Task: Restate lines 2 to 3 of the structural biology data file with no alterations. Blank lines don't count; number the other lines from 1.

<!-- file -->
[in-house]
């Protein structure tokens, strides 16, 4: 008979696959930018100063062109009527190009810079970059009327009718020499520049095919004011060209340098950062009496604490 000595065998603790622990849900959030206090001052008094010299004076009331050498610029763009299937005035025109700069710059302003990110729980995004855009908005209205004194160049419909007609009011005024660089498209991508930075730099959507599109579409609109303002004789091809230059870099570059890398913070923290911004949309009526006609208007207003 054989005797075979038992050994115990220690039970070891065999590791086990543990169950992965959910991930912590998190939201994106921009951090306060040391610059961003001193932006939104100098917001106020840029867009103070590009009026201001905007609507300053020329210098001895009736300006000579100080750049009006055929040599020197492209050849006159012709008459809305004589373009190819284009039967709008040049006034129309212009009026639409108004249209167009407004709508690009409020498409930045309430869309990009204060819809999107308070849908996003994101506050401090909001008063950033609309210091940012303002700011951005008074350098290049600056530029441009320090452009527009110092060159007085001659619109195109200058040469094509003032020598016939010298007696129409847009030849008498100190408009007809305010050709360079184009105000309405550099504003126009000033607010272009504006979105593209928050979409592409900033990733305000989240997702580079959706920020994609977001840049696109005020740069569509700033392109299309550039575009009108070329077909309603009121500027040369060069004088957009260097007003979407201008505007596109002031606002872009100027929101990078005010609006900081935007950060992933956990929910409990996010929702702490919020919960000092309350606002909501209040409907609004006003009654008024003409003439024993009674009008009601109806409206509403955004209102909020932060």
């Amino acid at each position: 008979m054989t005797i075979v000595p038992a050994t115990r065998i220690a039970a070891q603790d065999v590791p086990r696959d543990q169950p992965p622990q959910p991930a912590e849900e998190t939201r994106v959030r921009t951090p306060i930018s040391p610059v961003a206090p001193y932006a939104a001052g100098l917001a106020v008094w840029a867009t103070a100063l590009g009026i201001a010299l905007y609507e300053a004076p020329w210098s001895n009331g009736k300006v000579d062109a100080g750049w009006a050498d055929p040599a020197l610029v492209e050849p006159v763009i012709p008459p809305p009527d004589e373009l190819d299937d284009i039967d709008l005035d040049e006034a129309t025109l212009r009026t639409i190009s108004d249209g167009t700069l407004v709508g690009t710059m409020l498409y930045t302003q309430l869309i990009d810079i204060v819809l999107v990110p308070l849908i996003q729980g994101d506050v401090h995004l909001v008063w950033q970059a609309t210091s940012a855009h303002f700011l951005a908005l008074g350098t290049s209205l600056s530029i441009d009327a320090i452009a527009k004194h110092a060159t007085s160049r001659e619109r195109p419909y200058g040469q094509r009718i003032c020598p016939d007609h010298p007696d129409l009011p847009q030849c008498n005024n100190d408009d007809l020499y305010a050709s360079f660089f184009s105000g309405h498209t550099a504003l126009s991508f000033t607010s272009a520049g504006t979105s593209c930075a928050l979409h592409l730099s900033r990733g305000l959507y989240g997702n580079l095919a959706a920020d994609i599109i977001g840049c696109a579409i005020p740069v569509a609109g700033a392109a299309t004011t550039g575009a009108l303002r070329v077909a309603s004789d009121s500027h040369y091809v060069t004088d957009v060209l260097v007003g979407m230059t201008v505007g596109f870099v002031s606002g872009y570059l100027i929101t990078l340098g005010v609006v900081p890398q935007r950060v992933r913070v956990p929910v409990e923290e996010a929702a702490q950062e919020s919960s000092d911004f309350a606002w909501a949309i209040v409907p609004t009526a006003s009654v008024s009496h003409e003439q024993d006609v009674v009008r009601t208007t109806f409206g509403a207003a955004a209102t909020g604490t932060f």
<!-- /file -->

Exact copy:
């Protein structure tokens, strides 16, 4: 008979696959930018100063062109009527190009810079970059009327009718020499520049095919004011060209340098950062009496604490 000595065998603790622990849900959030206090001052008094010299004076009331050498610029763009299937005035025109700069710059302003990110729980995004855009908005209205004194160049419909007609009011005024660089498209991508930075730099959507599109579409609109303002004789091809230059870099570059890398913070923290911004949309009526006609208007207003 054989005797075979038992050994115990220690039970070891065999590791086990543990169950992965959910991930912590998190939201994106921009951090306060040391610059961003001193932006939104100098917001106020840029867009103070590009009026201001905007609507300053020329210098001895009736300006000579100080750049009006055929040599020197492209050849006159012709008459809305004589373009190819284009039967709008040049006034129309212009009026639409108004249209167009407004709508690009409020498409930045309430869309990009204060819809999107308070849908996003994101506050401090909001008063950033609309210091940012303002700011951005008074350098290049600056530029441009320090452009527009110092060159007085001659619109195109200058040469094509003032020598016939010298007696129409847009030849008498100190408009007809305010050709360079184009105000309405550099504003126009000033607010272009504006979105593209928050979409592409900033990733305000989240997702580079959706920020994609977001840049696109005020740069569509700033392109299309550039575009009108070329077909309603009121500027040369060069004088957009260097007003979407201008505007596109002031606002872009100027929101990078005010609006900081935007950060992933956990929910409990996010929702702490919020919960000092309350606002909501209040409907609004006003009654008024003409003439024993009674009008009601109806409206509403955004209102909020932060």
């Amino acid at each position: 008979m054989t005797i075979v000595p038992a050994t115990r065998i220690a039970a070891q603790d065999v590791p086990r696959d543990q169950p992965p622990q959910p991930a912590e849900e998190t939201r994106v959030r921009t951090p306060i930018s040391p610059v961003a206090p001193y932006a939104a001052g100098l917001a106020v008094w840029a867009t103070a100063l590009g009026i201001a010299l905007y609507e300053a004076p020329w210098s001895n009331g009736k300006v000579d062109a100080g750049w009006a050498d055929p040599a020197l610029v492209e050849p006159v763009i012709p008459p809305p009527d004589e373009l190819d299937d284009i039967d709008l005035d040049e006034a129309t025109l212009r009026t639409i190009s108004d249209g167009t700069l407004v709508g690009t710059m409020l498409y930045t302003q309430l869309i990009d810079i204060v819809l999107v990110p308070l849908i996003q729980g994101d506050v401090h995004l909001v008063w950033q970059a609309t210091s940012a855009h303002f700011l951005a908005l008074g350098t290049s209205l600056s530029i441009d009327a320090i452009a527009k004194h110092a060159t007085s160049r001659e619109r195109p419909y200058g040469q094509r009718i003032c020598p016939d007609h010298p007696d129409l009011p847009q030849c008498n005024n100190d408009d007809l020499y305010a050709s360079f660089f184009s105000g309405h498209t550099a504003l126009s991508f000033t607010s272009a520049g504006t979105s593209c930075a928050l979409h592409l730099s900033r990733g305000l959507y989240g997702n580079l095919a959706a920020d994609i599109i977001g840049c696109a579409i005020p740069v569509a609109g700033a392109a299309t004011t550039g575009a009108l303002r070329v077909a309603s004789d009121s500027h040369y091809v060069t004088d957009v060209l260097v007003g979407m230059t201008v505007g596109f870099v002031s606002g872009y570059l100027i929101t990078l340098g005010v609006v900081p890398q935007r950060v992933r913070v956990p929910v409990e923290e996010a929702a702490q950062e919020s919960s000092d911004f309350a606002w909501a949309i209040v409907p609004t009526a006003s009654v008024s009496h003409e003439q024993d006609v009674v009008r009601t208007t109806f409206g509403a207003a955004a209102t909020g604490t932060f």